The second waves to arrive are the S-waves. These waves travel by a shear (or side-to-side) traction of the energy. In the Canterbury aftershocks, these are the dominant "sideways" shaking waves.
Following the P- and S-waves, the more slowly travelling surface waves arrive. They are experienced first with a mostly sideways "rolling" feeling. Later arriving surface waves are manifest as a combination of vertical and back-and-forth motion. These waves are analogous to ocean waves.
In the larger events, Christchurch has also experienced even later-arriving waves (that greatly extend the duration of shaking) that are caused by "basin" and "site" effects, including reflections of the energy off the bottom of the basin (at about 600m depth) and non-linear motions (eg liquefaction).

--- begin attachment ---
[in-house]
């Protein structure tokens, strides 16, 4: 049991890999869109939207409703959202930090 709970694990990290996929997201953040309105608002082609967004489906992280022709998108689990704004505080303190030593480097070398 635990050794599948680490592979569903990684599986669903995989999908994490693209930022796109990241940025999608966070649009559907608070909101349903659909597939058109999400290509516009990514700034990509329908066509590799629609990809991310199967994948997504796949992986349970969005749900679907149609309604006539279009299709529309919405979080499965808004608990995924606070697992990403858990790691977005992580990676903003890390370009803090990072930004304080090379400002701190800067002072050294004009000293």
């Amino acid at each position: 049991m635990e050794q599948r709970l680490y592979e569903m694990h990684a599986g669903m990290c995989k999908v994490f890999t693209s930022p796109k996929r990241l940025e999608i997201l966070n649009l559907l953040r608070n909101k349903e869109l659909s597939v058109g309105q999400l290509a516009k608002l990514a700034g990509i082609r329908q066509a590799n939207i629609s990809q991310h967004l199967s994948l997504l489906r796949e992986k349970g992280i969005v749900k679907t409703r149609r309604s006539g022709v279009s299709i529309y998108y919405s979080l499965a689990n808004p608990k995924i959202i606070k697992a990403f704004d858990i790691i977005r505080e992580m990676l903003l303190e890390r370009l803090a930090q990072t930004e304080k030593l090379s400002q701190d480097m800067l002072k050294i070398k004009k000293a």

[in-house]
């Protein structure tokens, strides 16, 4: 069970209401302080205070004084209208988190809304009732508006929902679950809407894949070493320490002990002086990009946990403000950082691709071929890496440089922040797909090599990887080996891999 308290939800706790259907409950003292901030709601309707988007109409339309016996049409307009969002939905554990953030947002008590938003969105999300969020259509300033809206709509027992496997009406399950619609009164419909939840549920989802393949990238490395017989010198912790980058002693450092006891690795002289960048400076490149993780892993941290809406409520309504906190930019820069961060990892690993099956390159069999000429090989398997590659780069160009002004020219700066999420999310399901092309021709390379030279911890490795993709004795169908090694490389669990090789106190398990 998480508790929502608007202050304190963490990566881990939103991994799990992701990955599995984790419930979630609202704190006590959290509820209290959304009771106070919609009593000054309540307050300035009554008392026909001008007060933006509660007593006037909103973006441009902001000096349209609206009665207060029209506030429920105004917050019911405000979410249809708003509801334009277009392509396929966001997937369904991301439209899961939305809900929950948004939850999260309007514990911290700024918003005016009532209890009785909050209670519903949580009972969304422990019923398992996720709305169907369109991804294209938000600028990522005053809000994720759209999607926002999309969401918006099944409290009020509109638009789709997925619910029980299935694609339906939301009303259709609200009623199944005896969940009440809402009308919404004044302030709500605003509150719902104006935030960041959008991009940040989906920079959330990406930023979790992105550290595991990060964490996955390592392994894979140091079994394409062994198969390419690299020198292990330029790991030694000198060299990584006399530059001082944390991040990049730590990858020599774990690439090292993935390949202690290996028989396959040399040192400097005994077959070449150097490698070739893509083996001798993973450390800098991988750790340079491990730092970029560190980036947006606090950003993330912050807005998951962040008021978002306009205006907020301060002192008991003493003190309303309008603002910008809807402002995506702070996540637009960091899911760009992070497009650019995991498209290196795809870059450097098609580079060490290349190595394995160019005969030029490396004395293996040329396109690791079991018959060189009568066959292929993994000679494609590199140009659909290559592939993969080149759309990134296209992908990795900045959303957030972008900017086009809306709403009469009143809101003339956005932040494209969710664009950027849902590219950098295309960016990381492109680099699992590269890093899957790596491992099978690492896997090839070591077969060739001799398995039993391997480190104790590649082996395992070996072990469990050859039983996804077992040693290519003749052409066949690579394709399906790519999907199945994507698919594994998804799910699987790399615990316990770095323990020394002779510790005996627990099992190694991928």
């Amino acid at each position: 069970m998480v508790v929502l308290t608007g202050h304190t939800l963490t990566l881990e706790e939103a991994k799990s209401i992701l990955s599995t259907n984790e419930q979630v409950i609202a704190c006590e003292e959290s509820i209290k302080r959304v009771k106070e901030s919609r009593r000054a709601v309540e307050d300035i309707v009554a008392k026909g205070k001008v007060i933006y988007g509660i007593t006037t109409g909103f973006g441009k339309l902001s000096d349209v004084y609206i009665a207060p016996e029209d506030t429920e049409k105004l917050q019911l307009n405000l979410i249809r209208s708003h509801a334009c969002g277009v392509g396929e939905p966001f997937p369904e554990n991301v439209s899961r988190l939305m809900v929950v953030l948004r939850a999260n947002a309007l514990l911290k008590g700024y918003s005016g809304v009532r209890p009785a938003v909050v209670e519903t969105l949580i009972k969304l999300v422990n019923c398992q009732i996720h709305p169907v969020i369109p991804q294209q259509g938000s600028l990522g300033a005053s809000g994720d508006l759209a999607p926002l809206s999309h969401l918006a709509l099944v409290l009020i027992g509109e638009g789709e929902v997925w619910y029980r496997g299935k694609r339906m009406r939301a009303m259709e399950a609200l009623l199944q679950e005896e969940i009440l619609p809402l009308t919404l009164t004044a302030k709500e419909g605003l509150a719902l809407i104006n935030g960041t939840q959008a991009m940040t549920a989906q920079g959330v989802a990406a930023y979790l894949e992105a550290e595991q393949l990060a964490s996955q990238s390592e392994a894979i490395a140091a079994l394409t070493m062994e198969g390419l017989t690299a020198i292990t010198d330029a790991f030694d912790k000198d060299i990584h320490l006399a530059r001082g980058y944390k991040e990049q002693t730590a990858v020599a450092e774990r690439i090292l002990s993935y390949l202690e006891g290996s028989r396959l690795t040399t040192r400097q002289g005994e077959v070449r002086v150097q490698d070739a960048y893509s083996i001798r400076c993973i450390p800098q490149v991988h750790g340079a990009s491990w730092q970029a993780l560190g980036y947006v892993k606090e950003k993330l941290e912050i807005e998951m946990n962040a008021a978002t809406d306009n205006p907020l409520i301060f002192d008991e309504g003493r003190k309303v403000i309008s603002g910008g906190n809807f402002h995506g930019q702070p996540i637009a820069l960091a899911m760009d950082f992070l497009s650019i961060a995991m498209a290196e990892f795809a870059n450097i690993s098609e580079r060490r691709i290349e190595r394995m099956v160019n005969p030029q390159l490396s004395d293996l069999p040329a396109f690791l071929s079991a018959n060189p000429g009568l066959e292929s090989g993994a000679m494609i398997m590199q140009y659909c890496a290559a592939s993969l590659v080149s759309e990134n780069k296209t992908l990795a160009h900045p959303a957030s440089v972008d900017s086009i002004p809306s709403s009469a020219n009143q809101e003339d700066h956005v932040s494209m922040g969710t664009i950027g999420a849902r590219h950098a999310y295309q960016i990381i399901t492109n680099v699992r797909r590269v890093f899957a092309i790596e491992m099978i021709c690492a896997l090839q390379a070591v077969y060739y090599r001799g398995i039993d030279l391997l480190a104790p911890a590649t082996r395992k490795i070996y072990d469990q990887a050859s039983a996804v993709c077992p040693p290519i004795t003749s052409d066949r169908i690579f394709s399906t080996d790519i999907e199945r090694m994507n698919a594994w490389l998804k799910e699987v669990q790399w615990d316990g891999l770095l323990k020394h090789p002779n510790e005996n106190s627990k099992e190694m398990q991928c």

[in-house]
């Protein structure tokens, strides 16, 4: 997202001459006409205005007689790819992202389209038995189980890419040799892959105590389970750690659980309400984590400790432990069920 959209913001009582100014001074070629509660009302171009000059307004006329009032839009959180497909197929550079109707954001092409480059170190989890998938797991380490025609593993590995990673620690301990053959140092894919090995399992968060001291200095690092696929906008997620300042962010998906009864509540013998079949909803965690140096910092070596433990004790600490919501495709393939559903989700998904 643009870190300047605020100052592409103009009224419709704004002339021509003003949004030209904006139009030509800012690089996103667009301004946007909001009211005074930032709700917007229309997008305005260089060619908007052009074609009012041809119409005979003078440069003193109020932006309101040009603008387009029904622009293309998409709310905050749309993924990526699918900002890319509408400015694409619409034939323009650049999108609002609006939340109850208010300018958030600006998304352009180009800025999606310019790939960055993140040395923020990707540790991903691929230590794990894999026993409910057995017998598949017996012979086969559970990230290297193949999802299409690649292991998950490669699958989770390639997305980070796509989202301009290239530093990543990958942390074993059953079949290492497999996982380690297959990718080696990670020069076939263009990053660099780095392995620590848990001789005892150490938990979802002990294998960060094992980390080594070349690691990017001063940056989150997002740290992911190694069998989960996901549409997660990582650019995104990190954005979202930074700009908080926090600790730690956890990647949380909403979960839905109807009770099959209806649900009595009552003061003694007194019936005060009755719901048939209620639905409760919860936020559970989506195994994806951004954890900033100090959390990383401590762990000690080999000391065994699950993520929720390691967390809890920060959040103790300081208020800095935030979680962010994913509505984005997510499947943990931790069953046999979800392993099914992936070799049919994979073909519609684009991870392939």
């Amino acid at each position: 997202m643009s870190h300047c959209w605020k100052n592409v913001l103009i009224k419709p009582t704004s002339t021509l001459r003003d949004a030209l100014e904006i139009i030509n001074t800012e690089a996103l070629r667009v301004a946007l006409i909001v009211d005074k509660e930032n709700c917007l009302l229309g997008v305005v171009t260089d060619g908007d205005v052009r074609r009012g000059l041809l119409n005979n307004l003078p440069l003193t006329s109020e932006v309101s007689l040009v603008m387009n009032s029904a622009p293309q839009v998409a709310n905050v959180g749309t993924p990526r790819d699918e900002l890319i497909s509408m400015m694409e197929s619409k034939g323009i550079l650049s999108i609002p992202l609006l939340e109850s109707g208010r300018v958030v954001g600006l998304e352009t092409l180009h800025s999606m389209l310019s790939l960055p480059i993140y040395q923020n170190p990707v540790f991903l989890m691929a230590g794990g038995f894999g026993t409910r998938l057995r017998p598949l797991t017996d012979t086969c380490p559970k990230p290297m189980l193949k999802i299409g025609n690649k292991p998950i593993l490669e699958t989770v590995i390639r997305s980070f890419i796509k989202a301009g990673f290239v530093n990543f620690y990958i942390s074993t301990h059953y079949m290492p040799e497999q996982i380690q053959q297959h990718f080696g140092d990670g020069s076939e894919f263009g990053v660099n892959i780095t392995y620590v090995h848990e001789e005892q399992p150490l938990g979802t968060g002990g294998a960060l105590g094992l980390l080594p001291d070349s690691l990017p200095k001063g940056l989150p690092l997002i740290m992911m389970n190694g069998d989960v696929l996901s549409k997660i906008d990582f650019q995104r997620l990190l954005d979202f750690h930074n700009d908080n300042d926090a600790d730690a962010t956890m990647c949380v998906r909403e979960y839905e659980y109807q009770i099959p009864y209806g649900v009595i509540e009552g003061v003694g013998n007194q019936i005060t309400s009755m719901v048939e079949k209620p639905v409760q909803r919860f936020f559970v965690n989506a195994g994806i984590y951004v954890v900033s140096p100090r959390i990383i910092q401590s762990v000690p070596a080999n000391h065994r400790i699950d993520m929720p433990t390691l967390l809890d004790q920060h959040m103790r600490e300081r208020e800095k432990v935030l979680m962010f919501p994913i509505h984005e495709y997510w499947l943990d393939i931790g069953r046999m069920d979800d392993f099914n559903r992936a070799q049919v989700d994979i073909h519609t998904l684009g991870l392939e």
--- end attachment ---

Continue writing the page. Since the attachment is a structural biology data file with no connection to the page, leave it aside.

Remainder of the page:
They are felt as pulses between about one and three seconds in duration. Particularly strong (local) waves are capable of generating soundwaves when there is enough "coupling" between the earth and the atmosphere. - Dr Bill Fry, seismologist, GNS Science
I have noted that when details of each earthquake are made known they relate to strength etc, but duration is never mentioned. I would believe that while any quake of higher magnitude can cause damage, the amount of damage caused would be relative to the length of time the quake is doing its thing. Is there a reason why the duration is never mentioned?- Ross Butler
Defining the length of shaking is not routinely calculated. Seismometers are very sensitive instruments that will detect shaking for a much longer time than the human perception of shaking.